• Local Food Systems: Learn about innovative local food programs in the Southern Tier, discuss new frontiers in urban agriculture, and discuss multidimensional aspects of local food systems.
• Climate Change, Adaptation and Natural Resource Management: Managing natural resources, climate smart communities and local adaptation strategies, and the ecosystem effects of climate change in New York.
• Renewable Energy and Energy Efficiency: This track features lessons learned from solar energy campaigns across the state, successes and challenges in the Green Jobs, Green New York program, and the remaking of New York’s energy system.
Opening Event: Musical guests the Horse Flies will kick off the 2014 Conference on the Environment. This event is included in your conference registration fee and there will be a cash bar during the event. General admission tickets are also available for $20 ($15 for students). Proceeds beyond cost will benefit BRSC and the Broome Country Environmental management Council.
Dynamic Field Tour: The conference concludes with a tour that includes stops at the Binghamton Urban Farm with a representative from VINES (Volunteers Improving Neighborhood Environments). As a part of the 19th National Solar Tour, participants will also visit area homes that have been upgraded for renewable energy and energy efficiency. Transportation will be provided by Binghamton University OCCT and sponsored by the Binghamton University Outdoors Club.
Deadline for Registration Sept. 30th! http://www.nyscoe.org/register/
The Crime Victims Assistance Center is forming a support group for Sexual Assault survivors. For more information download the flyer or call the Center at 723-3200.
The United Presbyterian Church located at 42 Chenango Street hosts a free community meal every Tuesday that typically serves well over one hundred people. Next Tuesday on September 30th, VINES will be in charge of preparing the next community meal. But we can't do it alone--we need your help!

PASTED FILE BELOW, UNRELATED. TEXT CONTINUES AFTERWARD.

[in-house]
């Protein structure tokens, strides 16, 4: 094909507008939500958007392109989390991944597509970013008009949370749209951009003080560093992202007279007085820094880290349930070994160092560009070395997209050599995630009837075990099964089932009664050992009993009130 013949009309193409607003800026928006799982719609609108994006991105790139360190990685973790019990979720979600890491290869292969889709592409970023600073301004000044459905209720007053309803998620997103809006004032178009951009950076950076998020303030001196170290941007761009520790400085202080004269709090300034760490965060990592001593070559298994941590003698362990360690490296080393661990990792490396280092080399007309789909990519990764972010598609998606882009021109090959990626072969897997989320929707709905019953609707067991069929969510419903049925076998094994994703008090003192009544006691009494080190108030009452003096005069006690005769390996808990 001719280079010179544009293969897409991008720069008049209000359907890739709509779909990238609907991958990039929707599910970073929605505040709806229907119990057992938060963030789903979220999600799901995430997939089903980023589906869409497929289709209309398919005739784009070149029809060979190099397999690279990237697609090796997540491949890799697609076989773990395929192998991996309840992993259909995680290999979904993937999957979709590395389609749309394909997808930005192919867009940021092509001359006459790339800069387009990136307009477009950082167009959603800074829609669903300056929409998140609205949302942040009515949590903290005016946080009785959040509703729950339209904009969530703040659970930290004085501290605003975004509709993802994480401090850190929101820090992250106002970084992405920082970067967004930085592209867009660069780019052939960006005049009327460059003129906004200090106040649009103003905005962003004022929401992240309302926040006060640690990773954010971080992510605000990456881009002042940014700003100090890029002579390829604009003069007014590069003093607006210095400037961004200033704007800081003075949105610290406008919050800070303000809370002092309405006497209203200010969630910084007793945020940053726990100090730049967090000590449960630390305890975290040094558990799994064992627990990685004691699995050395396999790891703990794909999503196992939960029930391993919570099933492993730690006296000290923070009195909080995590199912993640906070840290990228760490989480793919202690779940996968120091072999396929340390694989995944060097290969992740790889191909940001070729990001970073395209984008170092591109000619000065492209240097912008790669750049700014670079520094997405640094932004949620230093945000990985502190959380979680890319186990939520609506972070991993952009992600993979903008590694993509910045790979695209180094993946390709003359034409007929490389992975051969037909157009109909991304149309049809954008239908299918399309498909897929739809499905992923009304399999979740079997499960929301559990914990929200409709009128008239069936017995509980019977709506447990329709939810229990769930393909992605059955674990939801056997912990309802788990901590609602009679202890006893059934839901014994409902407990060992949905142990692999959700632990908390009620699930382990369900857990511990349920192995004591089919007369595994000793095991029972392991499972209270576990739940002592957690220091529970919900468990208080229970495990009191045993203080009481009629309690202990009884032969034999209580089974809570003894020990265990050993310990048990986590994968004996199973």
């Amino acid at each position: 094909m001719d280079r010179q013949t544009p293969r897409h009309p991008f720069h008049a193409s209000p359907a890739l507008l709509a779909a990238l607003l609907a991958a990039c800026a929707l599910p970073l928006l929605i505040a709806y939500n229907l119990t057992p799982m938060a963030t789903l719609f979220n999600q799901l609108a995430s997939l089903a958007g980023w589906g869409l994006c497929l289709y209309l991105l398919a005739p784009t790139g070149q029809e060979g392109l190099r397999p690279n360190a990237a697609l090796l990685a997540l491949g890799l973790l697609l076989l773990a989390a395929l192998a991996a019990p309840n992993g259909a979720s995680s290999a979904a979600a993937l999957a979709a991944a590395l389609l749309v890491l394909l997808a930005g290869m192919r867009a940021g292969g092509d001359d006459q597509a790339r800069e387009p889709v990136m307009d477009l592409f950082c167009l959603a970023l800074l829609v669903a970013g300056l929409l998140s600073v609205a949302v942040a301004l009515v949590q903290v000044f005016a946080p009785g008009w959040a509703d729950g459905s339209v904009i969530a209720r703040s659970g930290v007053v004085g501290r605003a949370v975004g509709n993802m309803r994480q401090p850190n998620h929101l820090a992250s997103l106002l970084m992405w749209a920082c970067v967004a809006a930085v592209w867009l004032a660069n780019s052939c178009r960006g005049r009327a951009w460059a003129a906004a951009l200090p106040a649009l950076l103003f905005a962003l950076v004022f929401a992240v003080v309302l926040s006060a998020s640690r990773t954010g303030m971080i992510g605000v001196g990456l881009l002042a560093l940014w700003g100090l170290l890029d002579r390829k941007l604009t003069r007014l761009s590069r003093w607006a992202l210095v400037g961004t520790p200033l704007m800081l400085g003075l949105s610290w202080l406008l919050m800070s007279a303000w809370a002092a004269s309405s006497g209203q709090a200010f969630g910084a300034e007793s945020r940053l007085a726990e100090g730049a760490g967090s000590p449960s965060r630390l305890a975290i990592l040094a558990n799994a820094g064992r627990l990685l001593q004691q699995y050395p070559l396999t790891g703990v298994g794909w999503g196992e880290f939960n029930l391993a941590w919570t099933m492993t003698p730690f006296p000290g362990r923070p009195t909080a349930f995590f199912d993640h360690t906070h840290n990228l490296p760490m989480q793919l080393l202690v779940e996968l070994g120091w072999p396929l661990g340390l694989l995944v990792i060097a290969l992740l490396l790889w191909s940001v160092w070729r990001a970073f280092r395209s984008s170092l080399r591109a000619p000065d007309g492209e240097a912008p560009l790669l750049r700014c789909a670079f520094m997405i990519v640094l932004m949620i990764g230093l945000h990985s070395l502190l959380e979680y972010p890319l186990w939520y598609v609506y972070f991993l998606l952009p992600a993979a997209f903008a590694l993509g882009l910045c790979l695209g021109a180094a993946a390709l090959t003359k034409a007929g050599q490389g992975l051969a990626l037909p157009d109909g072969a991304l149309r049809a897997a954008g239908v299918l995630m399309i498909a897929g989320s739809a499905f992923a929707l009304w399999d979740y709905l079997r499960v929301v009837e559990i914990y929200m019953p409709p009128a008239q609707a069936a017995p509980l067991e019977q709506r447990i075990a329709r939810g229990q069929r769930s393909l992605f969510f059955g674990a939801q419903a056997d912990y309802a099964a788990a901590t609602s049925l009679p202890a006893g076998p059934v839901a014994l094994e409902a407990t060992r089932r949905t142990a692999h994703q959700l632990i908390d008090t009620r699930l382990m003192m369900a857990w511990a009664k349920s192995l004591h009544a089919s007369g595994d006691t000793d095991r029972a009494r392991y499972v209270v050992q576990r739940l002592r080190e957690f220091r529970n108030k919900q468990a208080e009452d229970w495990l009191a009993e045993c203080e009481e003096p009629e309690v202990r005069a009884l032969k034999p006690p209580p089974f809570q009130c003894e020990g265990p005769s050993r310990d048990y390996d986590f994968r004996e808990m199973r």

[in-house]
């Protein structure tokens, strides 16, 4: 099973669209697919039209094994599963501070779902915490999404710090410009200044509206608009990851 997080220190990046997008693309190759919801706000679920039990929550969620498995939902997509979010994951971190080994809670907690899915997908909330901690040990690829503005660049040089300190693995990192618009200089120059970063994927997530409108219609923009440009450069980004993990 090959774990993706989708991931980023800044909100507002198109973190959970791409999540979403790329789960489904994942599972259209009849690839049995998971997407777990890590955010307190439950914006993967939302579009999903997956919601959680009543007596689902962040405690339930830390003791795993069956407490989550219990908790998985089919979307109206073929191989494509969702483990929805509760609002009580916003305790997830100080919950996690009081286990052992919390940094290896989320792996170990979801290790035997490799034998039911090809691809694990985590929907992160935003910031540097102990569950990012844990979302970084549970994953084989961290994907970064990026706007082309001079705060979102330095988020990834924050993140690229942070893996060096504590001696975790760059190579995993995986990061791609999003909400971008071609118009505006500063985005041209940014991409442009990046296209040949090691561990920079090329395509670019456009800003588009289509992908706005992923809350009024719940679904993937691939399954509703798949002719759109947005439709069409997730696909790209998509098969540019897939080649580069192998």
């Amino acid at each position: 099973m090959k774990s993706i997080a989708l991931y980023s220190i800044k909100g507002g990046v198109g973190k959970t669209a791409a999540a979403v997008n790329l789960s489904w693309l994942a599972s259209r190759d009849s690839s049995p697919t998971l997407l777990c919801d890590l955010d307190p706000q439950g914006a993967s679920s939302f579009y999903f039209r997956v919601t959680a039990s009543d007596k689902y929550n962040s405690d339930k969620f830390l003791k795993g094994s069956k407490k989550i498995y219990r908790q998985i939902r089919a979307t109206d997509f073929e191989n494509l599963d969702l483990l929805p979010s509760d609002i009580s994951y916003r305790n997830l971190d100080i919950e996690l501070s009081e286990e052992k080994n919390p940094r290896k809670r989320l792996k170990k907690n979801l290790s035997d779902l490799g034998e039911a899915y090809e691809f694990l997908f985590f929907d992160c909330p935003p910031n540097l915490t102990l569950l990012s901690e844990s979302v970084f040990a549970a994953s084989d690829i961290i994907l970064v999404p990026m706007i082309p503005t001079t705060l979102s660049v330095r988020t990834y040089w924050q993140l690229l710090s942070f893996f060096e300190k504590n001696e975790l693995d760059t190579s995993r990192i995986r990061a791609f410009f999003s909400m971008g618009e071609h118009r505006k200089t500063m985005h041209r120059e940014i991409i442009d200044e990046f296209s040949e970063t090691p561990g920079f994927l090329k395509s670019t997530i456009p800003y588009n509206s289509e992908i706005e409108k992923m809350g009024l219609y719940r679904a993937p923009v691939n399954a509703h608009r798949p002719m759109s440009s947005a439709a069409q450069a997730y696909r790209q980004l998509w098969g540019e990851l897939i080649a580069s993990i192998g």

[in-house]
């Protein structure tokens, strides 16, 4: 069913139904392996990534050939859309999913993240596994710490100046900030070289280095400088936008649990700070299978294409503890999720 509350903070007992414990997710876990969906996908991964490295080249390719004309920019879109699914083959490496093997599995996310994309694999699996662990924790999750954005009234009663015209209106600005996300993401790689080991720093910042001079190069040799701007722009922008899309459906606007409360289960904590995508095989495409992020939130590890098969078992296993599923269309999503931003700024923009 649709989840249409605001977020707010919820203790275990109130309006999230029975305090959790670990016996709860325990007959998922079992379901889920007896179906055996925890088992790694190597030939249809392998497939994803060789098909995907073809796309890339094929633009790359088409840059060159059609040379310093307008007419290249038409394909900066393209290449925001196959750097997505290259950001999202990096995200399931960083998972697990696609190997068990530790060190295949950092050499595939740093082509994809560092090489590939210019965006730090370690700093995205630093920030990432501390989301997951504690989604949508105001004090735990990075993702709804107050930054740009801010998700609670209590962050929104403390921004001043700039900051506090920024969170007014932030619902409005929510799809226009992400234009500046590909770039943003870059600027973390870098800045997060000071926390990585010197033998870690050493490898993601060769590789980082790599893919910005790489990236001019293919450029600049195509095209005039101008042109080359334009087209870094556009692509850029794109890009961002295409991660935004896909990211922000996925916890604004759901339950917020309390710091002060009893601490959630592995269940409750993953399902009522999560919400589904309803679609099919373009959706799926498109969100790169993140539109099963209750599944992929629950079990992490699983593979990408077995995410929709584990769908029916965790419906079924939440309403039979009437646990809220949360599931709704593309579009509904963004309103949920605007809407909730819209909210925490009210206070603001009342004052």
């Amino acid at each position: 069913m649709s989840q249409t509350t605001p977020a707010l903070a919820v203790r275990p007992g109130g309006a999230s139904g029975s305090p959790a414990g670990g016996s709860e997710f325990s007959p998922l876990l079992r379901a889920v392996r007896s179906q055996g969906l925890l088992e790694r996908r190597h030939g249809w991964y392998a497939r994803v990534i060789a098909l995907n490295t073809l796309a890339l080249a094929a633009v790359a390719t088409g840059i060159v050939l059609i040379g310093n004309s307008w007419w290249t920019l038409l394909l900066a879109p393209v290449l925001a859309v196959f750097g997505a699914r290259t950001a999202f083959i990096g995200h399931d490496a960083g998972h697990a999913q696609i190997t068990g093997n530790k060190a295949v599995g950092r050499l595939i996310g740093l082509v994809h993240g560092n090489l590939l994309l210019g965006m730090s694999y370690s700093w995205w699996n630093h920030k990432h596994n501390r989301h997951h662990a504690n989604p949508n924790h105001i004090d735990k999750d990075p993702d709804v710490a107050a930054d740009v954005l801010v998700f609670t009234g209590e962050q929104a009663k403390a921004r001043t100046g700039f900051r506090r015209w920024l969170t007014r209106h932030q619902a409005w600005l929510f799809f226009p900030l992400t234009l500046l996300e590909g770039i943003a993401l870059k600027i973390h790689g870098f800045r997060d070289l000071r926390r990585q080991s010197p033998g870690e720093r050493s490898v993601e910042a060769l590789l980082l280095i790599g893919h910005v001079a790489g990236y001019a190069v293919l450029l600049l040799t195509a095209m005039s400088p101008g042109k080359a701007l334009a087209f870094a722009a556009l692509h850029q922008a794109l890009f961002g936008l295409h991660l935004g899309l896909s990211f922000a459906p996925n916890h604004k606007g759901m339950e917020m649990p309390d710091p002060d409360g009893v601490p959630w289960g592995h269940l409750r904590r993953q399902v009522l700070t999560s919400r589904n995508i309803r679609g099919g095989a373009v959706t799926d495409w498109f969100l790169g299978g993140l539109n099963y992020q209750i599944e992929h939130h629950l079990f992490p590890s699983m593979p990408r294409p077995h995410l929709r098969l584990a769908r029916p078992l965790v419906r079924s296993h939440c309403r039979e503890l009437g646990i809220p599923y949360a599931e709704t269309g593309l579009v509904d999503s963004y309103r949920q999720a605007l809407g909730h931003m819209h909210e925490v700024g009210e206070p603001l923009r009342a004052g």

We're looking for volunteers to help us in preparing, cooking, and serving the food that evening to many hungry people. If you love to cook, figure out creative dishes and recipes, or just love to see people happy while doing something with a positive impact, come down and be a part of another great effort to help make Binghamton more food secure.
If you would like to volunteer for the event or are interested in more information, please contact us at (607) 205-8108 or email email@example.com. Cooking a meal for a community is a big responsibility--and we'd love to have your input and support. Hope to see you there!
Matthew Card is the Binghamton, NY leader again for this year’s Worldwide PhotoWalk. Note that there is another one in Broome County starting at State Park. http://kelbyone.com/photowalk/walk/binghamton-ny-united-states/
October 11th 4:45 p.m. – 7:00 p.m. Starting Place Historic train station at 45 Lewis Street in Binghamton Post Walk Dinner : Little Venice at 7:30pm.
Bill Baburchak will lead another PhotoWalk at State Park starting at 8 am - 11 am.
The walk will begin at the historic train station at 45 Lewis Street in Binghamton, and then head down Chenango Street where we will pass Little Venice , the new bus station , and we will pass more historic architecture including the Stone Opera House, designed by Sanford O. Lacy and E.H. Bartoo, likely under Isaac Perry's supervision.